SOUTH BEND – The Chase Tower lost another business this week.
The Cellar Door – a restaurant in the basement of South Bend’s tallest building – is the latest to close and let “a handful” of employees go. But the city insists an interested buyer is still on the hook.
The entrance to The Cellar Door was chained and locked Tuesday, one day after the Chase Tower’s court-appointed receiver, Ken Castrop, said he made the decision to close the restaurant “temporarily.”
Citing financial reasons for the closing, Castrop said winter is typically “a slow season” for hotels and says the restaurant wasn’t bringing in much money anyway. He would not divulge exactly how many employees lost their jobs but said it was less than a dozen and that he hoped to bring them back when business picks back up in the spring.
As the receiver, Castrop runs the day-to-day operations of the Chase Tower, deciding what the building needs, then asking the courts and Huntington National Bank for the money to do it.
The Cellar Door was run by the Chase Tower, rather than an outside tenant.
Building owner Damian Pettinelli said Castrop has done everything he possibly could to try to maintain the building and make it attractive to a buyer over the past 22 months it’s been in receivership. But the bank hasn’t been very willing to give Castrop money, Pettinelli added.
“Really the black cloud that hangs over the Chase Tower continues to plague the redevelopment of downtown,” said St. Joseph County Chamber of Commerce President and CEO Jeff Rea.
That “black cloud” arrived in late 2009 when the economy tanked, causing Pettinelli’s hotel business to fall on hard times. The bank foreclosed on the building a short time later. A St. Joseph County judge appointed Castrop as the receiver in February 2011.
Some tenants left. Others complained about elevators not working and a crumbling structure. When asked whether the building is safe for tenants and customers, Chief City Building Inspector Brian Haygood said it is, or Code Enforcement would shut it down.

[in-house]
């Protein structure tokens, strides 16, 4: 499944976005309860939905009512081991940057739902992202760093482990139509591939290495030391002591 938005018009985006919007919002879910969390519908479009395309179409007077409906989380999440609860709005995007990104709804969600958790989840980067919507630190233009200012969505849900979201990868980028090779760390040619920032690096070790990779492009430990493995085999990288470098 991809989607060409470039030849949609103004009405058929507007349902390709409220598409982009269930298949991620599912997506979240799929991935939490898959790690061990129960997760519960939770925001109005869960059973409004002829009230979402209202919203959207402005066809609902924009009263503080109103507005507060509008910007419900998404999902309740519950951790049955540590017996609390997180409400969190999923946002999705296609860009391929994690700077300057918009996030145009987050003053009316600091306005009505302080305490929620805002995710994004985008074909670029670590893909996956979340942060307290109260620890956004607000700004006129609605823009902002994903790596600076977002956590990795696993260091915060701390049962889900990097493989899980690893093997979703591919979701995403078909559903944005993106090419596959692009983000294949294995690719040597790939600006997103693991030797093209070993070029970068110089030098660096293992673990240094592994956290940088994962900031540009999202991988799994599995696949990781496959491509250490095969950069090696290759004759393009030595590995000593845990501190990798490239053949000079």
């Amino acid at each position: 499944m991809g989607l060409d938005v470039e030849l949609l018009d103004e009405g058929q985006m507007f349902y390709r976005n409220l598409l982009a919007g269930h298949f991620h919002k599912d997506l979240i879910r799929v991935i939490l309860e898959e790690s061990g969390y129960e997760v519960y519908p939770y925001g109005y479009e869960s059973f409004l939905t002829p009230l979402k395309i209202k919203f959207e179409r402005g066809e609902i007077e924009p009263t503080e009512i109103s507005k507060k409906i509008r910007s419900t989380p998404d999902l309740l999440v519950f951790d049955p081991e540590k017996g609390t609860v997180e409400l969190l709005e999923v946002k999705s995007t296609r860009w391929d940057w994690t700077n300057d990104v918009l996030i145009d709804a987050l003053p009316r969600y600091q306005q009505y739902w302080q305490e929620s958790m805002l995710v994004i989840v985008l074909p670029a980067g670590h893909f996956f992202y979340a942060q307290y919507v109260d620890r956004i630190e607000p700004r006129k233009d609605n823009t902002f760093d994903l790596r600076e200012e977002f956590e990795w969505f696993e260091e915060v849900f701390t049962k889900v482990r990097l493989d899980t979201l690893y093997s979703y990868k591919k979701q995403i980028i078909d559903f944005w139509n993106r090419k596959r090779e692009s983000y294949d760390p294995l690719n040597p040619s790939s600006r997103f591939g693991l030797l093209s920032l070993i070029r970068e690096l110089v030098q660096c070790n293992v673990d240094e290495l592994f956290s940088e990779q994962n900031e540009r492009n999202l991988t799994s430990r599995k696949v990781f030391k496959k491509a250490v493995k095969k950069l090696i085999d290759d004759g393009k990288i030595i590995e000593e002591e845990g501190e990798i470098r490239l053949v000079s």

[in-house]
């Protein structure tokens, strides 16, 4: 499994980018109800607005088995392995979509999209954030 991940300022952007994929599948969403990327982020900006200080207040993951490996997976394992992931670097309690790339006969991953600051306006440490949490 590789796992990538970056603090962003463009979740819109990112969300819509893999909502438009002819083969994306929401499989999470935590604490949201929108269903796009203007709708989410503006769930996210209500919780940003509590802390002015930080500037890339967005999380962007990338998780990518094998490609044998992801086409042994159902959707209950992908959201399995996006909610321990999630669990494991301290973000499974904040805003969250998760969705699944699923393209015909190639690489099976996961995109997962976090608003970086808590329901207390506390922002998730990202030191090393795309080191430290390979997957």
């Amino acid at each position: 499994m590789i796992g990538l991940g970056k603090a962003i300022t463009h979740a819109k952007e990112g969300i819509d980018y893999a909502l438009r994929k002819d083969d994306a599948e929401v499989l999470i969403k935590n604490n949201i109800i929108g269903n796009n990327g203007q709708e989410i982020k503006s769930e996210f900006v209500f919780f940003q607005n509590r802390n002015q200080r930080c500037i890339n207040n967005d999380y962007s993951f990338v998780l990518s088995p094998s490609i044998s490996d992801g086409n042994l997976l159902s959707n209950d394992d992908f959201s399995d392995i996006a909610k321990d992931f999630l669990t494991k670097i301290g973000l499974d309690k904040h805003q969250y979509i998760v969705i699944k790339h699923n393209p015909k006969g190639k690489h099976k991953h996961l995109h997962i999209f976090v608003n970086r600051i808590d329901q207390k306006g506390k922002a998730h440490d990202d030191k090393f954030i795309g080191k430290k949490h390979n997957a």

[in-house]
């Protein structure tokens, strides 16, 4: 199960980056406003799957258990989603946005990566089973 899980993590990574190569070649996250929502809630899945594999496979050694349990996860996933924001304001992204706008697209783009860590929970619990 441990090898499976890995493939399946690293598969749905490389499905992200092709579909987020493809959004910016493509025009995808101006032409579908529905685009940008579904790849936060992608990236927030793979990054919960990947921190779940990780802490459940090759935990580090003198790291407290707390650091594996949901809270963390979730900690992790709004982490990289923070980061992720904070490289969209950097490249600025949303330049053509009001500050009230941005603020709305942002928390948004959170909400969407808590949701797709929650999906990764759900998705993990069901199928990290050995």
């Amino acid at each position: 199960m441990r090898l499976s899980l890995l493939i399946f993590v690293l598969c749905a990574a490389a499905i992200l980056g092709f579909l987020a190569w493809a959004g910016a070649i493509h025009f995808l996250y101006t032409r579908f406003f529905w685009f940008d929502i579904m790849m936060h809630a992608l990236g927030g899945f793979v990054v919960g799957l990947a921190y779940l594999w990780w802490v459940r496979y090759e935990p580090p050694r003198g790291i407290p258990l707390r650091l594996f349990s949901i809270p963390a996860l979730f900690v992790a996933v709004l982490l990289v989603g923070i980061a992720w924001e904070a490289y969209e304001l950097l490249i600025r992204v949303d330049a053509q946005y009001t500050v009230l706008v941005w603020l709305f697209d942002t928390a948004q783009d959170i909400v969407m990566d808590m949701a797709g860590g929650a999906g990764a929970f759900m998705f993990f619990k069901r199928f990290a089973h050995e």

WSBT obtained a document dated February 2012 – 10 months ago – outlining city code violations cited inside and outside the Chase Tower building. The complaints included deteriorating walls in the parking garage and on the building’s outside, something Haygood said happens to all buildings with age.
“I’m pretty satisfied with the repairs that are what we would consider needing to be done on an emergency basis,” he added, citing elevators that frequently became stuck between floors or didn’t work at all.
City inspectors walk through the building every 30 days to make sure it’s still safe for tenants and customers, Haygood said. But some of the repairs still haven’t happened.
“I think that’s something a new owner will have to take into consideration when they purchase it is that these are outstanding repairs that need to be completed,” he added.
But finding a new owner continues to take time.
“Buildings that have tenants already in them with longer term leases certainly are a lot more attractive,” Rea said. “So, if you start thinking about the top and the bottom now being empty, it certainly becomes less interesting to a potential buyer.”
The Summit Club restaurant that once occupied the 25th floor of the Chase Tower closed in May. A member of the club’s Board of Directors said media reports about the deteriorating building and faulty elevators essentially hurt business.
In spite of the recent news about The Cellar Door, South Bend Mayor Pete Buttigieg’s Chief of Staff told WSBT the same group of potential buyers that has been interested in buying the building since last summer is still interested in it.
“The Chase Tower has been actively marketed and there continues to be interest in the building. The city continues to be open to talking with any investment team interested in rejuvenating this important downtown structure," Mike Schmuhl wrote in a statement.
The Colorado company listing the Chase Tower for sale listed the building as “under contract” Tuesday, meaning a possible sale is likely still in the works. But that company, HREC Investment Advisors, and the city have been very tight-lipped about who that group of investors is or where they're from.
Pettinelli, who lives in Massachusetts, said the building’s asking price is about $8.4 million. Many people, including Rea, said that’s too high for a building in need of so many repairs, but Pettinelli said anyone who thinks the Chase Tower is worth anything less “is crazy.”
He also said he could lose a lot of what he owns if the building sells for less than what he’s asking.